Recently we have seen the S&P 500 hit an all-time high, with much of the media hailing it as the longest lasting bull market recorded for the US market.
We see the latter record as debatable given the lack of agreement about what constitutes a bear market, which is clearly required to define the starting points of previous bull markets. Yet nevertheless it's worth having a closer look at the drivers behind, and potential catalysts for, change of the current one.
The last undisputed nadir for US markets was around February 2009. Financial services firms had fallen from an almost 18 per cent weighting by market cap within the S&P 500 to just over 9 per cent, an expected drop given the total financial meltdown.
Healthcare, energy (on its way down from $140 a barrel for oil) and defensive consumer stocks saw their weighting increase to almost 45 per cent of the market, as they fell less than the financials collapsing around them. Technology stocks, also punished by broad risk-off sentiment, saw their representation in the broad market fall from 18 per cent to 16.5 per cent.
Since then, despite the fairly regular short and sharp 10-15 per cent sell-offs that were followed by swift recoveries, it has been a phenomenally profitable ride for US equity investors over the last 10 years. The index has quadrupled since then.
Inevitably, questions are being asked about whether this bull run can carry on, or whether it's now destined to crash in the not so distant future. With that in mind, we took a closer look to see how the US market has changed and what has driven such performance over the period.
The rise of tech stocks
The most intuitive way to look at the drivers of return is the changing weights of sectors within the market.
The huge increase in the barrel oil price from $60 to $140 from 2006 to 2008 saw energy companies outperform other US companies and saw the energy sector increase its share of the market to almost 16 per cent at its peak.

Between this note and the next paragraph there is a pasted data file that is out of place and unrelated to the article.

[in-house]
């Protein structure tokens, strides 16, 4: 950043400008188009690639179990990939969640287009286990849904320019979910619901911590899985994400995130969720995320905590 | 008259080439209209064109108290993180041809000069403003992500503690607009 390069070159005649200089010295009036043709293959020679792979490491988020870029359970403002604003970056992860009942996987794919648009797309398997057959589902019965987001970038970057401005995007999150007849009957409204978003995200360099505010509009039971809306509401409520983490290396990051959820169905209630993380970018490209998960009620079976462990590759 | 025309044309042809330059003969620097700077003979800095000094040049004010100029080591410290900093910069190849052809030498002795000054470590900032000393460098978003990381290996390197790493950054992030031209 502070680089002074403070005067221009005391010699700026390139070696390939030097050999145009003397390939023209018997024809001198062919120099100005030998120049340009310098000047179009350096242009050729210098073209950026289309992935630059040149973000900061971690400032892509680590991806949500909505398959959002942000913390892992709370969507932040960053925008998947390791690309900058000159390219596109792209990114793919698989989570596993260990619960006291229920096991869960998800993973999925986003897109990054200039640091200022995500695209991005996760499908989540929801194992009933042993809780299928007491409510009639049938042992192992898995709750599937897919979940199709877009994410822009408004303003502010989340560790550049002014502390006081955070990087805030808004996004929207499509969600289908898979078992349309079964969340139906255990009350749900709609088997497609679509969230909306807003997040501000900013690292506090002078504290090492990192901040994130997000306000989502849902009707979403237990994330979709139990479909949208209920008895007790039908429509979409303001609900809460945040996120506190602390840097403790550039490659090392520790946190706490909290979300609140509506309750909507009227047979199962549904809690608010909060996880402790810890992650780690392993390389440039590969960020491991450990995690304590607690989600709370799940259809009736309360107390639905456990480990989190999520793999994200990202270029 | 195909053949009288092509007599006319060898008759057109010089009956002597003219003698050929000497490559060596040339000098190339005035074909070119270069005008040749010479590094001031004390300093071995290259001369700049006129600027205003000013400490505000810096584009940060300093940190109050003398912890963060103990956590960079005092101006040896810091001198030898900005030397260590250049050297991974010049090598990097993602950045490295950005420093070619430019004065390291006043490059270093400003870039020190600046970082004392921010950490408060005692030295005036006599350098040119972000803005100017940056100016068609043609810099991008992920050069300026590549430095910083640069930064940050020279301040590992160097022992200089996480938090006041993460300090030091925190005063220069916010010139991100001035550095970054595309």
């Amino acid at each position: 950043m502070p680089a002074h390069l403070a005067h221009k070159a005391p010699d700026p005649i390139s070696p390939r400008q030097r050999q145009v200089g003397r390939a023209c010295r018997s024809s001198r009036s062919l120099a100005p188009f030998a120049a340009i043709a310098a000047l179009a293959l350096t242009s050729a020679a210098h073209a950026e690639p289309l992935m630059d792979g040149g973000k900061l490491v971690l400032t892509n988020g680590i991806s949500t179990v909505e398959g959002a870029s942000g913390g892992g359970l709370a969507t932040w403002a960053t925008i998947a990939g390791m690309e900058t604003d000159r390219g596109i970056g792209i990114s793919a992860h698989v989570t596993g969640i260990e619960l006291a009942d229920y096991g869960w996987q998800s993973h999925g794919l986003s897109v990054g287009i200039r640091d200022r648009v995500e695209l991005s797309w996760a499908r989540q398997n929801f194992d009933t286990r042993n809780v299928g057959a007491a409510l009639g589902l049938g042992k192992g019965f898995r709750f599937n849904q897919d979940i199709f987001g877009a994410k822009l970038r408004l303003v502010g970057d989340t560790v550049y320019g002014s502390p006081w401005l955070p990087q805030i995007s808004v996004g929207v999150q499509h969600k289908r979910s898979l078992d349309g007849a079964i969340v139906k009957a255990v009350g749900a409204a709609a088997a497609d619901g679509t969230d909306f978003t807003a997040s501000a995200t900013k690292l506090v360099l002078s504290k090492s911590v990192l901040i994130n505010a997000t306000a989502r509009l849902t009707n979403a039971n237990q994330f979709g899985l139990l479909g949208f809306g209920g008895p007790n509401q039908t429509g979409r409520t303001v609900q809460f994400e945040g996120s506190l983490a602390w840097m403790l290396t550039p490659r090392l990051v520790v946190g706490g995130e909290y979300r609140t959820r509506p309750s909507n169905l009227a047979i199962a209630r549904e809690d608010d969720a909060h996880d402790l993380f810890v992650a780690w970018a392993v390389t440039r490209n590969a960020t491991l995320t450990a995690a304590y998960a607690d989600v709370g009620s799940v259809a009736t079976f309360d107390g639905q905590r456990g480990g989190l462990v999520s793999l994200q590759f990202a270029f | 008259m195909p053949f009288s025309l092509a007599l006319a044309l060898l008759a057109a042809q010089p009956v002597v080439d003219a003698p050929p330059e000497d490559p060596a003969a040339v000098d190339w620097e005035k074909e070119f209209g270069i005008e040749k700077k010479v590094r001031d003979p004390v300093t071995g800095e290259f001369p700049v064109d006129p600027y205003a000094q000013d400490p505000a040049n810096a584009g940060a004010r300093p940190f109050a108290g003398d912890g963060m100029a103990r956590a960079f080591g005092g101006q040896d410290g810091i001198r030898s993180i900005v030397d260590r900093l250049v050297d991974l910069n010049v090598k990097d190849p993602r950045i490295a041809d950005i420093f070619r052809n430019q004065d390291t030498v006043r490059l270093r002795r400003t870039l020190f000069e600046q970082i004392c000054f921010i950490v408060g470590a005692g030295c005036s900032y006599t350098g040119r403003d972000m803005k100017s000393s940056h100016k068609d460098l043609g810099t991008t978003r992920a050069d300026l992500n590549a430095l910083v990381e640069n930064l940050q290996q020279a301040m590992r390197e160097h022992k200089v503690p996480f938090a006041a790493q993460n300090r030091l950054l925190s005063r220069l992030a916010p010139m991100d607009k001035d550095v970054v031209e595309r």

When the financial crisis triggered the global recession of 2008/2009, oil prices also fell back to earth. The US was the epicentre of the crisis and home to many of the largest banks in the world at the time, whose weighting fell from over 20 per cent of the index to below 10 per cent.
Even today, with US banks arguably being the only ones worldwide to have made a full recovery, their index weight has only partially recovered from this collapse.
Since 2013 however, the technology sector has been a significant driver of US stockmarket performance. It has increased its share of the total market cap by almost 7 per cent and is now north of 20 per cent of the index, the largest sector by some distance.
This probably doesn’t surprise many. We expect many of you will have used at least one of Amazon, Apple, Microsoft, Facebook, or Google’s products today.
The world and its daily habits have changed dramatically in the last 10 years, and even more since the dot-com boom with market capitalisations based on clicks rather than sales.